It is 35 years ago that Pete Boardman and Joe Tasker went missing on Everst on the then called “Unclimbed ridge” As I was researching for the Moray Mountaineering Club lecture a few years ago , I was sent a photo of one of my heroes Pete Boardman who died on Everest in 1982 on the unclimbed ridge along with Joe Tasker both incredible Himalayan mountaineers. I had met Pete many years ago in the Cairngorms on several occasions and found him such a unassuming person and always ready for a chat. He summitted Everest on the huge South West Face in 1975 and very soon after this climbed the massive West Wall on Changabang with Joe Tasker a massive undertaking for a two-man expedition with no Sherpa support. It was a breakthrough of gigantic proportions in Himalayan climbing at that time.
I was at RAF Kinloss in the Mountain Rescue Team at the time and we were invited along with the Team for the lecture Pete was giving in Elgin to the Moray Mountaineering Club. We were expecting a lecture on Everest by the South West Face, however Pete told us the story of the 2 man ascent of Changabangs West Wall and incredible achievement at the time. He called the lecture “Total Commitment” and it was a wonderful evening and so inspirational. By now Pete was a well-known mountaineer and world class mountaineer yet he still had time to talk to us after the lecture and I went away with dreams as a young man and a trip to the Himalayas.
The Shining Mountain ans incredible story and a must read by every mountaineer.
Pete and Joe both went missing trying the unclimbed ridge on Everest were last seen on the pinnacles at 8000 metres before the weather came in this was May 1982. It was a typical audacious Alpine ascent of an unclimbed ridge on Everest, with no Sherpas just a small team of 4 going lightweight and incredible attempt. Pete and Joe are up there, no one will ever know what happened to them but the cold and not using oxygen at such a height makes this a very hard place to live far less climb to that standard.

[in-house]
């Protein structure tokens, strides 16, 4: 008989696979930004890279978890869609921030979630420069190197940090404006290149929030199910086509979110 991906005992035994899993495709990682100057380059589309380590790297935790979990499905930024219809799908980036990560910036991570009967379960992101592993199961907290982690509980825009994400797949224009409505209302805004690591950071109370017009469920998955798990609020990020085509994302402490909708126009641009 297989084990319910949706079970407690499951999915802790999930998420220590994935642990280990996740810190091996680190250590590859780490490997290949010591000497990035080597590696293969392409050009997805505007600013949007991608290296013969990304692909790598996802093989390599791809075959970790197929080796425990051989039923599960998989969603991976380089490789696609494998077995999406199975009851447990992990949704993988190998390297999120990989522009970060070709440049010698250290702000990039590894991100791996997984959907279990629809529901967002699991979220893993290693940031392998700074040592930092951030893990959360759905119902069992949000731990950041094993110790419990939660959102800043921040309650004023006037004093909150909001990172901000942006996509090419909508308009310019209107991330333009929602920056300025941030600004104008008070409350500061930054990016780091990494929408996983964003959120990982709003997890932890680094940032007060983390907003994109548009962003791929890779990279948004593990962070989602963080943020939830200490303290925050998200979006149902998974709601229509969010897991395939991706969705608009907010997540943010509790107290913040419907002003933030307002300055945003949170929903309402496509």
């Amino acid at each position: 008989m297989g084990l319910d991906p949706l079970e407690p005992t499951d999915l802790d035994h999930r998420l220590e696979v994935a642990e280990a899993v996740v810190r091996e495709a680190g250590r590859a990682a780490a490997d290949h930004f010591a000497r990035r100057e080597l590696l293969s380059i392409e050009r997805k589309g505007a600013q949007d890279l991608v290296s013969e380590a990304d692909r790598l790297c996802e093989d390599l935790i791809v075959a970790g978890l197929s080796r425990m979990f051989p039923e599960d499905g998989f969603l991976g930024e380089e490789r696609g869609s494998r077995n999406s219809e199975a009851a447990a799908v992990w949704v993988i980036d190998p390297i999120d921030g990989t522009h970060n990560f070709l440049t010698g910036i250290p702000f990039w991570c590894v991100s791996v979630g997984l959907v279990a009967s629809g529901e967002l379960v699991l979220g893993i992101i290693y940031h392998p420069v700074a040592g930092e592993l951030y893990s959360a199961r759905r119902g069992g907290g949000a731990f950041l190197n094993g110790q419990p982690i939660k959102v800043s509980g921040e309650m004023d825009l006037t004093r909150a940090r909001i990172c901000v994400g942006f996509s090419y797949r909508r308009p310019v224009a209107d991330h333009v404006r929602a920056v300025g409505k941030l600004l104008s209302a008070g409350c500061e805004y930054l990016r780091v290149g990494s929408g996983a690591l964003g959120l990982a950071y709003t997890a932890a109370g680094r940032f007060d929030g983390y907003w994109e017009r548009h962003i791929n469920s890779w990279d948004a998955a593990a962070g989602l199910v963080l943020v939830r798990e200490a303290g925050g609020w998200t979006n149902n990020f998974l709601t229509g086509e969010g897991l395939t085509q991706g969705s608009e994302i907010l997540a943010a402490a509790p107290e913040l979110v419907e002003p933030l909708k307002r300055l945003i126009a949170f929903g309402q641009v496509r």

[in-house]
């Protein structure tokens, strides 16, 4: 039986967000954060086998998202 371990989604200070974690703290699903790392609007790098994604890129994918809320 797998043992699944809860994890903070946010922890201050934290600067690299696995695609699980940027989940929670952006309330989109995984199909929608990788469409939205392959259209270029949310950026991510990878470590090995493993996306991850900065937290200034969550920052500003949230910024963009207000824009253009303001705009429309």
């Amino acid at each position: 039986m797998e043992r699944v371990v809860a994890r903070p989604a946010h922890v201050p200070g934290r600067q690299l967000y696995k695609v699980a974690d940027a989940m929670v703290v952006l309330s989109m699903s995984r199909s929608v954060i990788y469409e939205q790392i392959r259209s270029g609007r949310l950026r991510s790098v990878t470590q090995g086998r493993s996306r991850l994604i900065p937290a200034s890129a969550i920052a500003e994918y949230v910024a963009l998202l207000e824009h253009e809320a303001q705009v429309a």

When I was out in Tibet in 2001 at Advanced Base Camp on Everest the walk from our advanced Base camp to their camp at 21500 feet is about a mile and the views of the unclimbed ridge are incredible. Very few go there as all are the other expeditions are mainly on the North Ridge. I went out alone on the last day of our expedition and left a dried piece of Heather (brought from home) below this huge ridge and spent some time thinking about Pete, Joe and the others who have been here, what would they have been doing today if they were still alive? What a place to be the only people left were our 6 Sherpas and cook everyone else was gone. We were tidying up this incredible place and stripping the mountain of us much rubbish left by others that we could. I spent an hour here just looking and taking it all in, an incredible experience, one I will never forget.
The memorial stone is at Base camp on the Tibetan side , we tided it up when we were there,it overlooks the huge North face and is so humbling.
History since 1982 Expeditions to the North East Ridge in 1985, 1986 and 1987 failed to reach Boardman and Tasker’s high point. In August 1988, Russell Brice and Harry Taylor succeeded in crossing the Pinnacles, thus completing the unclimbed section of the route, before descending via the North Ridge. They saw no sign of Boardman or Tasker due to heavy monsoon snow cover.
The next expedition on the ridge was in 1992 when a joint Japanese–Kazakh expedition crossed the Pinnacles but were unable to continue to the summit. They found a body beyond the second pinnacle at approximately 8,200m on the Rongbuk side of the ridge. Photographs taken by Vladimir Suviga and sent to Chris Bonington enabled the body to be identified, from the clothing and features, as Peter Boardman.
In 1995 the complete ridge was climbed by a Japanese expedition. They also came across a body which was initially thought to be Joe Tasker. Upon re-examining all the evidence, Chris Bonington concluded that both sightings were of Boardman: “At first it was surmised that this was Joe Tasker, but after carefully comparing the written descriptions and the photographs provided by each expedition, I became convinced that this was the same as the original sighting and therefore that of Pete.”
A sad end to two wonderful mountaineers.